I recently spent a chilly, wet afternoon in a blanket fort, and it blew my mind.
My son had the idea to build it, but the construction was all mine. Strung between his bed and an armchair, I slid over the hamper to expand the reach of its walls. The thing was so tall, Felix, almost four, could stand beneath it in the center. But who’d want to? We lined the floor with a plush quilt so he could flip through books and bed down with his “guys,” as he calls his Toy Story toys, along with a smattering of trucks.
Ah, the best laid plans. Felix found the confines of the fort, with its shadowy ambiance and stuffy, warm atmosphere, well… confining. And more than a little scary. Within minutes he appeared at my heels in the bathroom, where I was scrubbing away the many stains surrounding the toilet. (Having never had to clean a toilet, Felix has no appreciation for good aim.)
When I finished my chore, I tried convincing him to play in his fort by diving in myself, and that’s where I stayed. Felix took up position outside, using magnet tiles to construct “presents” for me, boxes which I would then unwrap, reconstruct with a new surprise inside, and send back out to him.
After getting over some initial frustration this fort was for you, kid, so that I could get some housework done! I settled into a meditative calm. Maybe the close quarters and stale air lowered my heart rate, inducing tranquility. Perhaps it was watching my son deconstruct his gifts with glee, discovery dawning on his face when he uncovered whatever toy I had stashed inside it. Sharing a quiet moment of play with a child is always a joy. Or maybe it was reliving memories of hiding out in similar structures as a kid, reading by flashlight, delving into the soft nooks and crannies with my own stuffed animals and favorite toys, that brought me into a dream-like state. Because that’s what it felt like entering a twilight stage, slipping into the kind of peacefulness that comes right before sleep at the end of a good day.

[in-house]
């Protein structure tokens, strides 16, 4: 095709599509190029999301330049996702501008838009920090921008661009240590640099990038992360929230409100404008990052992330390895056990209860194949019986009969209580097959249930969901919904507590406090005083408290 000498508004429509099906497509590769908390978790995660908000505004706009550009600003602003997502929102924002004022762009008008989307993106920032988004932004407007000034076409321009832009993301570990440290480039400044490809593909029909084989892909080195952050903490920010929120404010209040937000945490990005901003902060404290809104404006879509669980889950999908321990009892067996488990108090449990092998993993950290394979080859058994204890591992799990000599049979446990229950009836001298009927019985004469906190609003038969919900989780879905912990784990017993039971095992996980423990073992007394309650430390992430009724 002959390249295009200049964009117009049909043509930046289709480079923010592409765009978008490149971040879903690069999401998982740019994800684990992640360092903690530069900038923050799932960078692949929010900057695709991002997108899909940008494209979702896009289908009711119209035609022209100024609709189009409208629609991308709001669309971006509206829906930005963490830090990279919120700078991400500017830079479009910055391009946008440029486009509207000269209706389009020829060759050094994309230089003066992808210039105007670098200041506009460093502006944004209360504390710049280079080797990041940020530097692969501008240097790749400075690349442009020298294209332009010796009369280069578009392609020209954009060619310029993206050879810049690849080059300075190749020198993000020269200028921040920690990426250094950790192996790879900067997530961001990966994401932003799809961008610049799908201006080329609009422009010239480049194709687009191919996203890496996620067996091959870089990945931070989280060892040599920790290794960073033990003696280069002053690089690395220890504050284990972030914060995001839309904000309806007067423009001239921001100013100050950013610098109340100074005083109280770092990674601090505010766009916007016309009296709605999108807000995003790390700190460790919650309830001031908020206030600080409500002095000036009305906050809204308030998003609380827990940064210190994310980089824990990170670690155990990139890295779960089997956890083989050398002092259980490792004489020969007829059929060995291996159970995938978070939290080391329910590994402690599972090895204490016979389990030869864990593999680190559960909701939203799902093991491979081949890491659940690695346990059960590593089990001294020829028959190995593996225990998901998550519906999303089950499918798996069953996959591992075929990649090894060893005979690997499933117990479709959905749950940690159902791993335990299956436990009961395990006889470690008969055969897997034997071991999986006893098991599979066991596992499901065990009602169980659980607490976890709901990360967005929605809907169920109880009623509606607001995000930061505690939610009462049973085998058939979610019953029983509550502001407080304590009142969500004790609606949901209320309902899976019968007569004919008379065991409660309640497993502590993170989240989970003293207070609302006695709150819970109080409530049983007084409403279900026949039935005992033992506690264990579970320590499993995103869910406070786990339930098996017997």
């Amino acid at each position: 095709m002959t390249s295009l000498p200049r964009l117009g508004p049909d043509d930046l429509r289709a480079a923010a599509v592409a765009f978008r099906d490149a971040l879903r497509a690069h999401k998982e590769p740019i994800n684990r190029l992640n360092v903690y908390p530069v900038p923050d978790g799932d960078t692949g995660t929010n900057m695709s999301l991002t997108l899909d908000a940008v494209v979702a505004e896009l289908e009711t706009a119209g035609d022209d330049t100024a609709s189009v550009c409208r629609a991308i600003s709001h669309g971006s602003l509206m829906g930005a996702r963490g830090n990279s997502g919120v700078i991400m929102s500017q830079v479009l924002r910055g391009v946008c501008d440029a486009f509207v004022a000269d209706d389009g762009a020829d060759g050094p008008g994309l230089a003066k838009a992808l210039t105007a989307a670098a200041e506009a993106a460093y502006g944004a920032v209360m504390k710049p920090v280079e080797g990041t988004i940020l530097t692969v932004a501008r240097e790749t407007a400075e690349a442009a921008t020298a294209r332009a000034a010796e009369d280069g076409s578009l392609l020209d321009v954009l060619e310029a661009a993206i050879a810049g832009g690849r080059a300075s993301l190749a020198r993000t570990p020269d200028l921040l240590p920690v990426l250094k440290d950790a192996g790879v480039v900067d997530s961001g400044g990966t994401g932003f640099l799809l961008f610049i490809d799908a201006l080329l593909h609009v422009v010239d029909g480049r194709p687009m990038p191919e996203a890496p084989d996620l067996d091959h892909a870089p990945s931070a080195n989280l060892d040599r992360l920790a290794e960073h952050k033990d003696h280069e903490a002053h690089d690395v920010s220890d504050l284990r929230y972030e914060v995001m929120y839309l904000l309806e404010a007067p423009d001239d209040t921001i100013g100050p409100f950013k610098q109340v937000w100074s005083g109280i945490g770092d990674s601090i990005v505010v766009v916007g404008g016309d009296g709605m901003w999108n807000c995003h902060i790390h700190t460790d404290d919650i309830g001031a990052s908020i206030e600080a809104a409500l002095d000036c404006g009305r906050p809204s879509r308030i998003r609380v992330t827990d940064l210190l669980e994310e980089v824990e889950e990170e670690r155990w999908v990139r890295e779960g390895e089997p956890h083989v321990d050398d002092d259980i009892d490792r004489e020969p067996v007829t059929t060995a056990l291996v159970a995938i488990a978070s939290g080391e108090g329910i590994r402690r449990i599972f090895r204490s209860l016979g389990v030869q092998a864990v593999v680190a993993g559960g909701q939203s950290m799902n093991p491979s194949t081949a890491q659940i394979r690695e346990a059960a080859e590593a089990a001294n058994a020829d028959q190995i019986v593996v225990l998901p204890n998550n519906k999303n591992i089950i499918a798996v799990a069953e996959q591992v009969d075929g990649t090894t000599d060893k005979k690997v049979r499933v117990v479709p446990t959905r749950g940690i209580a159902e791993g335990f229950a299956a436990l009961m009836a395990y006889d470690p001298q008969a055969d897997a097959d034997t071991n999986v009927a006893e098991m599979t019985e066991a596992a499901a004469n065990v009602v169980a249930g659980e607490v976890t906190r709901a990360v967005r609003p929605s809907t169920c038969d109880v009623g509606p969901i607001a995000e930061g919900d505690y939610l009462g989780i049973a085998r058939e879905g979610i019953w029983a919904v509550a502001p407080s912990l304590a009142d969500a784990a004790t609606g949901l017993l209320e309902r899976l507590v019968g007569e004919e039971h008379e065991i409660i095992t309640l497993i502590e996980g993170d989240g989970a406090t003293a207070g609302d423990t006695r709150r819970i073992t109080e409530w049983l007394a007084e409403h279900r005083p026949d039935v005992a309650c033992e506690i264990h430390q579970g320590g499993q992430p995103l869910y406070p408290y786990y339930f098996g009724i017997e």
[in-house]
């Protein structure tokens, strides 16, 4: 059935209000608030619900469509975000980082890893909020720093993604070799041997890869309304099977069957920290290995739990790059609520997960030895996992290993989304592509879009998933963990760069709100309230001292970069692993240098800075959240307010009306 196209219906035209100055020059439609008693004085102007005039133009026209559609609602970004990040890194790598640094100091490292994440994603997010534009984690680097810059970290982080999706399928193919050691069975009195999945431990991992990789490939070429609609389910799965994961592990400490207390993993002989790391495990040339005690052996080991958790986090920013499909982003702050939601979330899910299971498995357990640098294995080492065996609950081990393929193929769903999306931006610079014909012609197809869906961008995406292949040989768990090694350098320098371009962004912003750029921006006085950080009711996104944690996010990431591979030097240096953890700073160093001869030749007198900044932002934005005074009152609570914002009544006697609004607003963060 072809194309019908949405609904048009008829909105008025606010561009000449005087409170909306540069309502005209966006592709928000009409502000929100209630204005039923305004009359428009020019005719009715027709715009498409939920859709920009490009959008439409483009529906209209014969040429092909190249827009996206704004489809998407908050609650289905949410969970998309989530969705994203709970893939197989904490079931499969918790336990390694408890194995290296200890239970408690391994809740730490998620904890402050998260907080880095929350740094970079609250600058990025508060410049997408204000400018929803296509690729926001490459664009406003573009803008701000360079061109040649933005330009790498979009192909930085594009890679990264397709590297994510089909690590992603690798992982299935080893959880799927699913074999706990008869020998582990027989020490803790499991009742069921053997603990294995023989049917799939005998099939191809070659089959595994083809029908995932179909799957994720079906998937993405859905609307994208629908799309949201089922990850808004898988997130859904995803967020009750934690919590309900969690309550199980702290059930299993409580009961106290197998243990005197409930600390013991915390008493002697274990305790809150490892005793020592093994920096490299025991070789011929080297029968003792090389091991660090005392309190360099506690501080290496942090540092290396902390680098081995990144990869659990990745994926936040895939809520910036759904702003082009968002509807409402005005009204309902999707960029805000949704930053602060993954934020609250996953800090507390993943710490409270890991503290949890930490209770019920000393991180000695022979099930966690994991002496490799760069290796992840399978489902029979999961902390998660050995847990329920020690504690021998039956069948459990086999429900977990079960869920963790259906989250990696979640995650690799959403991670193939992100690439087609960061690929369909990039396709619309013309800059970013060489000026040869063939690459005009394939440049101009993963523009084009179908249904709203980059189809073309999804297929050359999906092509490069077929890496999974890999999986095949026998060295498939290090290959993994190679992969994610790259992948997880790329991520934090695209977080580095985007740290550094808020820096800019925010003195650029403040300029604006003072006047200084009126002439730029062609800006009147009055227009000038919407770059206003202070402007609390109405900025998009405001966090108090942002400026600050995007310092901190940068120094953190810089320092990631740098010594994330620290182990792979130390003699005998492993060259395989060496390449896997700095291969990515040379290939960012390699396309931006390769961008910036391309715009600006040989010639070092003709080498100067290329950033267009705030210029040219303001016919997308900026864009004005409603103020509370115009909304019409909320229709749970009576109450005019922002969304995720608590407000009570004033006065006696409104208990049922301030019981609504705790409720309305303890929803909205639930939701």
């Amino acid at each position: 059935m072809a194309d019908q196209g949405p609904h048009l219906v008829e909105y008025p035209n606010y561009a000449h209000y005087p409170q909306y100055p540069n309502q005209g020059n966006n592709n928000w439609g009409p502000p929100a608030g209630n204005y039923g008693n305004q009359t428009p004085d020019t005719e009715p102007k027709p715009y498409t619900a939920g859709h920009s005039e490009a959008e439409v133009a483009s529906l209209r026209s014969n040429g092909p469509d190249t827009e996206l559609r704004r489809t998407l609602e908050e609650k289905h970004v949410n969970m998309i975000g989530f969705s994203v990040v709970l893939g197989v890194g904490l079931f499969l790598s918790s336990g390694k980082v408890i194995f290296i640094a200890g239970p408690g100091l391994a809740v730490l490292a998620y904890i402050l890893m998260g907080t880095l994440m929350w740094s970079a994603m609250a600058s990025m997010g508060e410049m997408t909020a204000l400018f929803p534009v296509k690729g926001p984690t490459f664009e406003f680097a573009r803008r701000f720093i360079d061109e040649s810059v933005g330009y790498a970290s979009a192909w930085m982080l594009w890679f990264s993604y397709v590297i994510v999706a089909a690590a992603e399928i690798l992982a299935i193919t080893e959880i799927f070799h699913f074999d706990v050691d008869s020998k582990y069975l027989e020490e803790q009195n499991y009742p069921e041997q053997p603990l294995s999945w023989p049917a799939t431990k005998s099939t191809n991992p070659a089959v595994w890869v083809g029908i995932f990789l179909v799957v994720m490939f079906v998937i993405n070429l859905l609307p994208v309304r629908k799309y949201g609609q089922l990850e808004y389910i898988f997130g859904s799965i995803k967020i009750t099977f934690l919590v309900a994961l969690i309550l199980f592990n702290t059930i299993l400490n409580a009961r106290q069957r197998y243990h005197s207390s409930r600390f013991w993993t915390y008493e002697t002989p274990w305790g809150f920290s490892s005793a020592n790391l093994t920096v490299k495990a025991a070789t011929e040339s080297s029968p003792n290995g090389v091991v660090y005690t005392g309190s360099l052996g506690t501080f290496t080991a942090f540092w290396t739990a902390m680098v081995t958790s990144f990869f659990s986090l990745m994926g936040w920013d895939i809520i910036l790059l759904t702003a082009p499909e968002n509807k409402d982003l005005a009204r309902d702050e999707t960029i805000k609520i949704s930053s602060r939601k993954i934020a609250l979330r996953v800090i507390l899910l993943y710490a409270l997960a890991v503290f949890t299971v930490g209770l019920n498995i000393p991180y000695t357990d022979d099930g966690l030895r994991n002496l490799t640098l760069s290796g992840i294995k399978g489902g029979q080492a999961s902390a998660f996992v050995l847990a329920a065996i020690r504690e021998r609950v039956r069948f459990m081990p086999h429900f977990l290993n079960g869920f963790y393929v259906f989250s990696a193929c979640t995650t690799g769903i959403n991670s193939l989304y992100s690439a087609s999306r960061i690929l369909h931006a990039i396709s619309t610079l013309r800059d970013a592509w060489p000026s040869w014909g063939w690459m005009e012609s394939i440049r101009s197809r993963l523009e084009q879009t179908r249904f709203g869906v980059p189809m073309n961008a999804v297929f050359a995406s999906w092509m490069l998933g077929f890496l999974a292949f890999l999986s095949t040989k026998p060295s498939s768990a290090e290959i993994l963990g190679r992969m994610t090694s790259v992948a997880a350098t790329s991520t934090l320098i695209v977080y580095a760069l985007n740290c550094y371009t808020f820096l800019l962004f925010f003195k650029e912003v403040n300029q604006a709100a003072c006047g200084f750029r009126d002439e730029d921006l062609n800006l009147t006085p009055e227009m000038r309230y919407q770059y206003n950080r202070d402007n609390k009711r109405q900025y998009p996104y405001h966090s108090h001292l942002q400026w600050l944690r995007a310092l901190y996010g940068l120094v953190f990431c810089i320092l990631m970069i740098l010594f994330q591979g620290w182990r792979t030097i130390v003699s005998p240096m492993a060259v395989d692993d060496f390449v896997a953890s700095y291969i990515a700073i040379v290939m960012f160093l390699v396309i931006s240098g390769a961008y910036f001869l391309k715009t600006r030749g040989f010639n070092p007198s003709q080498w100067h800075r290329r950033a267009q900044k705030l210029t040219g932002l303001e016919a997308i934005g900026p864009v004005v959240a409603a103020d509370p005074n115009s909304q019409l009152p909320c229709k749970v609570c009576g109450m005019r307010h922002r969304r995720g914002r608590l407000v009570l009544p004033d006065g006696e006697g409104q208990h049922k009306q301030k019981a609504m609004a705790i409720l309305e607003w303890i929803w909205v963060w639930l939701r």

Whatever the case, my mind wandered and soared. I noted a few things I had to do in the real world, but without any urgency. I’d get to them when I left the fort. Under its blue sheet roof, nothing needed doing at all. I experienced only bliss, and stillness.
Why do we stop making blanket forts? At what point do we think we’re too big for their charms, or too busy? One semester in college, my roommate and I carved our small room into even tinier boxes. We threw our mattresses onto the floor and walled them off with bookshelves, creating nests for our slumber. Later, we bunked the beds and hung tapestries to produce private cells for each of us, lit gently by incandescent string lights. But at some point, blanket forts went the way of doodling in the margins of notebooks. I stopped spending the time to make them; I had more “important” things to do.
I resolve to change that, to get back to the simple pleasure of stretching fabric over furniture and making a familiar room uncanny. Curling into the semi-dark with a book or a notebook and pen, perhaps some good music, or else the easygoing company of the tot in a nice mood; giving myself permission to occupy a liminal space, between real life and dream, the grown up world and kid-dom; burrowing inward to recharge my batteries blanket forts provide a comfort both great and fundamental.